“Jesus, Sarah, ever heard of birth control? What the hell is wrong with you? What are you, seventeen? If you need money, just ask, okay? Where would you put a crib in that shoebox of an apartment—in the kitchen next to the litter box? Do you want to move in with me and Andrew? How could you be so careless? What did your gyno say? Is she an OB too? Do you feel pregnant? How come you’re so goddamned fertile, anyway?”
Those were my sister Ally’s rush of questions, which followed a long silence when I told her the news at three o’clock this morning. I hadn’t meant to call Ally, hadn’t meant to tell her at all, at least not right away, not before I had a handle on it myself. But after tossing and turning for hours last night, with Griffen’s potential reactions getting scarier and scarier, I’d grabbed the phone and sobbed into it. After two hours, Ally had gotten me to stop crying and extracted a promise to call her the minute I decided what I was going to do. I knew what I was going to do, but you didn’t tell a lawyer that. You told a lawyer, one like Ally, anyway, that you’d think over your options very carefully.
And yes, I had been using birth control. I’d been fitted for a diaphragm a few years ago that hadn’t seen the light of day in a year and a half, until Griffen. I used it every time we made love. Fifteen times, to be exact. Griffen and I had settled into a twice-a-week pattern, on Tuesday or Wednesday night and either Friday or Saturday night. And during our second week of dating, when I didn’t even know if he had a middle name, we’d gone back to my apartment for a nightcap and unknowingly made a child.
I was amazed that no one could tell. Moments after the pink line changed everything, I’d stared at myself under the fluorescent lights in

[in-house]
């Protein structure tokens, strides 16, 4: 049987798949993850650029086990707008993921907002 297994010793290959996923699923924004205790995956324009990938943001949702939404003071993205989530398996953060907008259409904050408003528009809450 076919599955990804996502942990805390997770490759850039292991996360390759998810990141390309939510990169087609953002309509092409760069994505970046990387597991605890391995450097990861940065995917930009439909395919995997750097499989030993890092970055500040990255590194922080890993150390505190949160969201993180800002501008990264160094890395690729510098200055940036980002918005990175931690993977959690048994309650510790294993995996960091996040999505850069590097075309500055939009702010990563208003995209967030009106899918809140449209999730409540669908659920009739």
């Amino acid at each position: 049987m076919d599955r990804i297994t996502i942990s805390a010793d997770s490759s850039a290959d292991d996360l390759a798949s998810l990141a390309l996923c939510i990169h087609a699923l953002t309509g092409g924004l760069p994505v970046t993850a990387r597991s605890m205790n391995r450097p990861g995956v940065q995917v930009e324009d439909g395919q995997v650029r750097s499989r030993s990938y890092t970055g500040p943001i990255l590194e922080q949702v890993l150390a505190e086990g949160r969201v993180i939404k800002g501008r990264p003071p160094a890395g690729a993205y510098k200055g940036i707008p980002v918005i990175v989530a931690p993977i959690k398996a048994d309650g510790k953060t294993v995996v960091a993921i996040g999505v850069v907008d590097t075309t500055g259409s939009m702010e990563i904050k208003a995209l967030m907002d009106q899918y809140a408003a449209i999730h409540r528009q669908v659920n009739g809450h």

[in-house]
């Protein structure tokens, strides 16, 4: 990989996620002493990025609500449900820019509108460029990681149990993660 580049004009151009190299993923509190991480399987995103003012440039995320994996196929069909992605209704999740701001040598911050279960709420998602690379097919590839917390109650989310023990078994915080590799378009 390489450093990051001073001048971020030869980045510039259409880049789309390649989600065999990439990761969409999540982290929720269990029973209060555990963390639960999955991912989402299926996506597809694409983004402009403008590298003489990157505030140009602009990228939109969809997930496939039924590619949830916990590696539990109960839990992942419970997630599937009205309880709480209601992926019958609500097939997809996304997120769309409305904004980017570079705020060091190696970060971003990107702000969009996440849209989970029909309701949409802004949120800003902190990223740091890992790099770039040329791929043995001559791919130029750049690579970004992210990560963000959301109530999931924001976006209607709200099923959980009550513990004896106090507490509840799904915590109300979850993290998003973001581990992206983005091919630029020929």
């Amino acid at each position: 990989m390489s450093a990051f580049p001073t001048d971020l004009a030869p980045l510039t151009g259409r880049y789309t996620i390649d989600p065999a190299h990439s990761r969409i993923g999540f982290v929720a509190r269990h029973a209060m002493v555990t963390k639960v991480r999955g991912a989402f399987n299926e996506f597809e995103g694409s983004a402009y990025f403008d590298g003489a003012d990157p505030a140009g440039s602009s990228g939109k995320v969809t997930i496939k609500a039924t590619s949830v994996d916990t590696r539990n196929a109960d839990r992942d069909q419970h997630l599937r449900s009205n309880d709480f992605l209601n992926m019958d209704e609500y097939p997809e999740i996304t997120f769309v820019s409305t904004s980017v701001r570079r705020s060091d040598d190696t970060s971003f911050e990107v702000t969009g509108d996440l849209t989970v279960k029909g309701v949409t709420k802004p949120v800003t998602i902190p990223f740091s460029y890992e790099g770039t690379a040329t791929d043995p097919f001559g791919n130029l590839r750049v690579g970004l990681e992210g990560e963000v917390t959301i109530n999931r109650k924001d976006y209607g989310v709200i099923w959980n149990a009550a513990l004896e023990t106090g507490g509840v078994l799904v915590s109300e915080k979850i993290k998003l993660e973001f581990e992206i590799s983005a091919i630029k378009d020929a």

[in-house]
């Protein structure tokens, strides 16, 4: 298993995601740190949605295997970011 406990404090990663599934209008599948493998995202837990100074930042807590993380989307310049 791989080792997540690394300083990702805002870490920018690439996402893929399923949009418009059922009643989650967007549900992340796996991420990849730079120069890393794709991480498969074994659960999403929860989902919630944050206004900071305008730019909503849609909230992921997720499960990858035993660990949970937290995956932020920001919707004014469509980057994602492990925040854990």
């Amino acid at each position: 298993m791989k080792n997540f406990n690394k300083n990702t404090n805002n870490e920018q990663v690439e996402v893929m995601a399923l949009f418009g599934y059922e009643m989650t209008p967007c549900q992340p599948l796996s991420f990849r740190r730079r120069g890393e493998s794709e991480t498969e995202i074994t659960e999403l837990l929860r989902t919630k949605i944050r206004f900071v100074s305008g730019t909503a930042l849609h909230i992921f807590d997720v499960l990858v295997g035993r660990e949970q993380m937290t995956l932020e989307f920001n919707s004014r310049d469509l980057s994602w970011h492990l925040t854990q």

’s bathroom mirror for ten minutes, puzzled that I looked and felt exactly as I had before the pink line. Same blue eyes. Same dark brown, just-past-the-shoulders straight hair. Same teeny-tiny scar above my lip. You couldn’t tell. Couldn’t see it. Everything was the same.
“Your boobs are bigger,” Lisa had said, staring at my reflection.
“And your feet are gonna grow half a size,” Sabrina had added later.
But I looked the same. I felt the same. Just as I had when I’d gotten my period for the first time at twelve and lost my virginity at nineteen. I’d been walking around pregnant for six weeks and didn’t know it. Miracles big and small were in the making in my own body, and I’d been eating bagels and taking the subway and having sex and complaining about work and my sisters as though nothing out of the ordinary were happening.
It never occurred to me that I might be pregnant. The only reason I even took the pregnancy test was because Lisa, who got pregnant once and lived in fear of it ever happening again, insisted. Lisa always kept a kit in her bathroom medicine cabinet and her desk drawer at work. She was on the pill and made her live-in boyfriend use condoms during ovulation days, but if her period was even a half hour late, she took a home pregnancy test for peace of mind. So when I’d whispered in the elevator on our way up to
’s offices that I thought my period, which I rarely kept track of, was late, but that I wasn’t worried because I had wicked PMS, Lisa looked at me very closely.